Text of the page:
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In the Evening of No Warning (First Book) Paperback – March 1, 2002

5.0 out of 5 stars 4 customer reviews

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Editorial Reviews

Review

"...he understands passion for what it is, polymorphous, heartstrong and headdriven...to be ridden and ridden out and ridden again." -- William Olsen

"Clark is a deeply thoughtful poet whose narrative gift is always enhanced by a searching and restless consciousness" -- Sandra M. Gilbert

"Many of these poems are altogether sweet and perfect. This is a wonderful book." -- Norman Dubie

"What Clark allows us to see is how vulnerable we are to the unpredictable." -- Jacqueline Marcus

About the Author

KEVIN CLARK'S poetry has appeared in The Antioch Review, The Black Warrior Review, College English, The Georgia Review, and Keener Sounds: Selected Poems from the Georgia Review. His textbook, The Mind's Eye: A Guide to Writing Poetry, is published by Pearson Longman. He is a recipient of the Charles Angoff Award from The Literary Review. The Academy of American Poets selected In the Evening of No Warning for a publisher’s grant from the Greenwall Fund. Clark teaches at Cal Poly in San Luis Obispo.
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Product Details

  • Series: First Book
  • Paperback: 81 pages
  • Publisher: New Issues Poetry & Prose; 1 edition (March 1, 2002)
  • Language: English
  • ISBN-10: 1930974132
  • ISBN-13: 978-1930974135
  • Product Dimensions: 0.5 x 6.2 x 8.8 inches
  • Shipping Weight: 7 ounces
  • Average Customer Review: 5.0 out of 5 stars  See all reviews (4 customer reviews)
  • Amazon Best Sellers Rank: #5,488,800 in Books (See Top 100 in Books)

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Top Customer Reviews

Format: Paperback
It would be hard to find a recent book of poetry in which language serves subject as
brilliantly as in Kevin Clark's In the Evening of No Warning. These hard-won poems go deep
and range far. What first dazzles by sheer inventiveness and originality soon captivates a reader
by force of the thought the language is called upon to bear. Terms of daily life- the passage of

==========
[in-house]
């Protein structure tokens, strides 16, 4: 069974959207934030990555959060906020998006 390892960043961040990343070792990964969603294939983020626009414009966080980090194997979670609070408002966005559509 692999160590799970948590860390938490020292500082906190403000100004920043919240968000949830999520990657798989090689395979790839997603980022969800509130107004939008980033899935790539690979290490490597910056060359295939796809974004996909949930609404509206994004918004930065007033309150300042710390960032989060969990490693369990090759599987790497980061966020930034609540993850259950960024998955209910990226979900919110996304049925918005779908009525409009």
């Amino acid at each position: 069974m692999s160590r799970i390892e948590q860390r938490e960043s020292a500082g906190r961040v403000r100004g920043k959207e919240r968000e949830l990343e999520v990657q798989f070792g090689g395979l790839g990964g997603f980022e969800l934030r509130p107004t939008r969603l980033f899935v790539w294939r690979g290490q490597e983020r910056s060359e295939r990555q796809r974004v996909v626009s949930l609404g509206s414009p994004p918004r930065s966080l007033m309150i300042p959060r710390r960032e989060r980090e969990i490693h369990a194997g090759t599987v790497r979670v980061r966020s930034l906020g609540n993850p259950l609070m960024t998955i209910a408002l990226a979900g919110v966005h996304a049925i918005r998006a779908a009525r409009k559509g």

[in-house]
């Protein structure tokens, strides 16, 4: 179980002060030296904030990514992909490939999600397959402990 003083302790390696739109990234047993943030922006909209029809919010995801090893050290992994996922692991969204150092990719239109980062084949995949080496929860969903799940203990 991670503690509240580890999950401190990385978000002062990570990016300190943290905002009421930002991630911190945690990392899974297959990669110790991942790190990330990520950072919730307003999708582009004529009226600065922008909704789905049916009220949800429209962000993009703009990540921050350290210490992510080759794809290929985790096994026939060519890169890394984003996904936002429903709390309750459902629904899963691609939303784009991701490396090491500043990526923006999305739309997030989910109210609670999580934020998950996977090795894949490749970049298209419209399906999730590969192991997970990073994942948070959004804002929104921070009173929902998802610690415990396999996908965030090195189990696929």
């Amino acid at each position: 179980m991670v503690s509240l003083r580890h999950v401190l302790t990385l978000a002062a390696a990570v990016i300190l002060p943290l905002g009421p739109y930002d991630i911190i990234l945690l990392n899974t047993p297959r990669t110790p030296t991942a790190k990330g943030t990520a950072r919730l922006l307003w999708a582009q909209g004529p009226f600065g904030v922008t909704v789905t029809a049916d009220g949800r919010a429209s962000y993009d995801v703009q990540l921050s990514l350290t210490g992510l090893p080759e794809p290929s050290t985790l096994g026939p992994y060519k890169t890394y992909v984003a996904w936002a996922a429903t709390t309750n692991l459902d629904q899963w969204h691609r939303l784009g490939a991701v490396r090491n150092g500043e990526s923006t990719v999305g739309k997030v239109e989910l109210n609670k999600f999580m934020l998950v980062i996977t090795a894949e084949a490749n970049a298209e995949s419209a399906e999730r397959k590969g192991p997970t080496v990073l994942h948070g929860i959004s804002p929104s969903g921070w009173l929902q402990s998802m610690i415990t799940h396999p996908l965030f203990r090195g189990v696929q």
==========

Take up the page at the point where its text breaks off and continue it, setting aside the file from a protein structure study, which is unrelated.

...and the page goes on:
time, parenthood, travel, sexuality- dramatically frame the narratives. The wit and daring of
"One of Us," the poignancy of the title poem and of "Margaret's Face," the scope of "Eros in
Middle Age," "The Price," "The End," have an intensity that compels a reader's impassioned
engagement. This book's publication is cause for rejoicing.
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By A Customer on January 8, 2003
Format: Paperback
As the book title suggests, In the Evening of No Warning, there is no such thing as security in a world that is often absurd and unpredictable. We believe that we can protect ourselves from "the problematic and the painful" by building up our little comfort zones with power, fame or riches, with lies and deceptions, but such props are merely deviations from reality. The "familiar" can slip at any time. There are no warnings. If there is to be a sanctuary or salvation at all-it exists when we least expect it-when we're struck by a luminous moment, an epiphany, that transforms us, if only temporarily. On turning to his wife and son, at the end of "The Steeple," Clark finds that inner sanctuary:
...Believing absolutely
in my love for both of them only, I'll listen
quietly in my chair, her lyric, unchanted words
breaking like revelations across his face.
"Many of these poems," wrote Norman Dubie, "are altogether sweet and perfect. This is a wonderful book."
I highly recommend this book! Buy it!
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Format: Paperback
Haunting, lyrical, bittersweet, at times mesmerizing, Kevin Clark's first collection of poems causes us to know how long we have waited for it, and to know that it won't be soon enough before we can have his second. The poems in IN THE EVENING OF NO WARNING are filled with wise sorrow and humor about relationships, families, memory, about love and loss. There is not a trivial moment here; like twilight, the book lingers with us long after we have shut the doors of its covers and come back to the lights of our own lives, which Clark, in musical yet colloquial and precise language, so tenderly illuminates.
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Format: Paperback
You can hear him read a few poem on [...] Listen and buy this book.

These poems about time, circularity, generation, and parallel worlds are always, each of themselves, circular and complete. Of his dead father he says, "in one year I will be his senior" What one reader here called "self absorbed" I call genuineness because all of the personal only serves to make the universal revelations of his poems honest and tenable. He's unassumingly profound. Which of course makes us all think we can be poets.
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